From earliest childhood we’re constantly forming hypotheses, adjusting variables, interpreting outcomes, modifying our expectations, and tweaking our methods based on our observations. It goes to follow, then, that kids are natural scientists, and can especially benefit from living in a community filled with people and organizations that study our environment. The research being conducted by people in the professional scientific community is often highly complex and filled with advanced concepts, however. The challenge is to find ways to connect kids with the scientific process itself, and help them understand the basic concepts behind how plant and animal communities interact, survive and reproduce.

The best learning experiences often come in the form of play. There is no better way to get intimately acquainted with a meadow than to crawl through it on your belly. Sneaking through tunnels of shady leaves might be the best way to discover a hidden nest, or a sparkling rock, or the source of a spring. And it only takes one unfortunate fort to teach you the difference between a log and a log full of fire ants. Simply being present in wild places, with the freedom to follow any interesting whimsy that comes along, is a chance to be a scientist, exploring patterns and developing creative interpretations of the world. Given the opportunity to observe and discover nature first-hand, kids can also develop a more in-depth understanding of natural processes through organized games and physical activities. It is one thing to listen to someone explain the basics of predator-prey interactions; it is quite another to play the role of a ground squirrel, trying to gather diminishing resources while dodging other children playing the roles of coyotes and badgers.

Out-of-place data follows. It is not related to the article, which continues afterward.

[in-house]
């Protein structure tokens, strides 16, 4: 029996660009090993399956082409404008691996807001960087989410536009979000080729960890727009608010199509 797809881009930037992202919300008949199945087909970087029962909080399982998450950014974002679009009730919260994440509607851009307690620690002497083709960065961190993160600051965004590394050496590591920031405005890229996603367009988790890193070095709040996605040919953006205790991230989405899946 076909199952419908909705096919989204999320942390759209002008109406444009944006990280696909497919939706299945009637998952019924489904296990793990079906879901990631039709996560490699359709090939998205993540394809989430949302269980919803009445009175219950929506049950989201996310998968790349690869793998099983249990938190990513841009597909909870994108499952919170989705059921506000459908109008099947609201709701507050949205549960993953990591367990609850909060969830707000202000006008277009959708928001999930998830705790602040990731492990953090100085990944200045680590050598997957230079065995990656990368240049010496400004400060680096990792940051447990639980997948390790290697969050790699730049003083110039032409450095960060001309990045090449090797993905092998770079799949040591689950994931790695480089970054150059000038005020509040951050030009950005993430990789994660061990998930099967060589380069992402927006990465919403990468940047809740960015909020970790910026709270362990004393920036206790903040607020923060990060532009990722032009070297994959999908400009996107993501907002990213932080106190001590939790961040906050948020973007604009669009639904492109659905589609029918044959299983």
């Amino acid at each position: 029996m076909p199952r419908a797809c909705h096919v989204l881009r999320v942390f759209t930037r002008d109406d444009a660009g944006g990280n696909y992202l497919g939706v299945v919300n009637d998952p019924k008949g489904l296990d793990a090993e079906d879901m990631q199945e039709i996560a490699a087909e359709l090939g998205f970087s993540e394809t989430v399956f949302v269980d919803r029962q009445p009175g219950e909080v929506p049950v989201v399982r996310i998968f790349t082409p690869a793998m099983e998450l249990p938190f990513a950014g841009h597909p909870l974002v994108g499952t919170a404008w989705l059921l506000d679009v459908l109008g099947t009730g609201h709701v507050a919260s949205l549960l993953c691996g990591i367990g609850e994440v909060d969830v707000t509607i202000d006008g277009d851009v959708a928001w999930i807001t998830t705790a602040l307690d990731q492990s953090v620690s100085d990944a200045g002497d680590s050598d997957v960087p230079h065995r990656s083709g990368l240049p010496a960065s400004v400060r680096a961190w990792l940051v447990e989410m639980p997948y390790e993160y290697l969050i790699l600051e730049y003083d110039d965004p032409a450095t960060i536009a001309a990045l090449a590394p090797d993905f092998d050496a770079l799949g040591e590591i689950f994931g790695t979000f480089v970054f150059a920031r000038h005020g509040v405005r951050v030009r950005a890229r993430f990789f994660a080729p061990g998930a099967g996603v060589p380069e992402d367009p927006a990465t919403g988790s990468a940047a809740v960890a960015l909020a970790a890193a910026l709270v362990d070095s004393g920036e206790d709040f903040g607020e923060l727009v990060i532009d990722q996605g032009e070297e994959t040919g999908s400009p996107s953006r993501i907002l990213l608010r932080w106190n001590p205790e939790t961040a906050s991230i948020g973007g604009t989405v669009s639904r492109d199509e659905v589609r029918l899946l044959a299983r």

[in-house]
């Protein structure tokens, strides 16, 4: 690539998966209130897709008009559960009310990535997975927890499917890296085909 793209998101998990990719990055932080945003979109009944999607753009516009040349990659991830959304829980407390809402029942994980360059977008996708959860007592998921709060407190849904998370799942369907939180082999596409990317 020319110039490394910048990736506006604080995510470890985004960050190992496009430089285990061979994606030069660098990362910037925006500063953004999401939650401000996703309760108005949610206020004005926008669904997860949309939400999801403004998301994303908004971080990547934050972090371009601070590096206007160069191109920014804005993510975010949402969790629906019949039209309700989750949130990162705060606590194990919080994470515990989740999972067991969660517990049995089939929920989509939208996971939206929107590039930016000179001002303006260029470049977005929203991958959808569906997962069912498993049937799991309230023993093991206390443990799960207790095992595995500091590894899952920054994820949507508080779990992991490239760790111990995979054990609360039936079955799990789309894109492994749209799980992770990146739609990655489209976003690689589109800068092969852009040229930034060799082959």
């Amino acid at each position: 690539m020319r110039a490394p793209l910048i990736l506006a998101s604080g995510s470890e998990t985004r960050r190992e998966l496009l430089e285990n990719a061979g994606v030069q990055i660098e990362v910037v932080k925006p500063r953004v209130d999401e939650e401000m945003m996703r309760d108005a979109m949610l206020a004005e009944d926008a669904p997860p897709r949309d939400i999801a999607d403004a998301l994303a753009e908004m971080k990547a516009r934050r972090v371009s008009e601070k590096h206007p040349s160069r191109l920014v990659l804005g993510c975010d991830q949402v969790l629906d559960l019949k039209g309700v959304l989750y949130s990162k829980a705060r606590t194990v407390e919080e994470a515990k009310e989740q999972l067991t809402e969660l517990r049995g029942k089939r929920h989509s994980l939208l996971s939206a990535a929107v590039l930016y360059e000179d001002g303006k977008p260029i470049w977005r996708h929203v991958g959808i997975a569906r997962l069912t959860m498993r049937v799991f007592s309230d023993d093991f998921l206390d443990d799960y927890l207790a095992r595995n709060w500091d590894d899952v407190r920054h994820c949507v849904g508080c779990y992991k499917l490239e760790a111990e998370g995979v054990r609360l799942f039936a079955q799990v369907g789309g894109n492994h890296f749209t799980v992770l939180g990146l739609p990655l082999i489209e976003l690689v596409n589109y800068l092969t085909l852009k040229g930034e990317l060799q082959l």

We can also encourage kids to think scientifically in the way they collect and classify things. As a youngster, I would come home from nearly every outing with pockets full of interesting bits I’d found—wisps of lichen, a rock with a hole in it, a couple of pine cones, a beetle. Starting to learn the names of these scraps was when I really came to understand how they fit into the world. An insect or rock collection is transformed into a science project by labeling and categorizing your specimens—that isn’t just a bug, but a western tiger beetle or a great spangled fritillary. Learning to identify and differentiate between the things you find in nature can mark the beginning of a lifelong treasure hunt to find out more.

Nature is a ready-made science lab and classroom, and kids are born to experiment. Simply by getting kids outside, we are helping them build a connection with advanced concepts like population dynamics, food web ecology, water cycles, nutrient processing, and countless others. By practicing observation, classification, experimentation, creativity, and critical thinking, they gain invaluable experience in the scientific process.

Programs that allow young people to observe the real-world research that’s taking place locally are icing on the cake. The chance to meet and interact with professionals in the scientific community is a chance to better understand ecological processes as well as issues that affect our wild places. With this familiarity, young people will be better equipped to become stewards of the land and informed members of the community as their own lives unfold. There’s inherent value to fostering the inquisitive scientific nature in all children—and who knows, perhaps one day some of them may grow up to do valuable scientific research like John Maron and others.

Leah Grunzke is a botanist and educator, and it is her continuing mission to help people find new avenues of exploring the natural world. She studies backyard wildlife gardening, native plant ecology and pollinator conservation in the wild places of western Montana.


This article was originally published in the Fall 2013 issue of Montana Naturalist magazine, and may not be reproduced in part or in whole without the written consent of the Montana Natural History Center. ©2013 The Montana Natural History Center.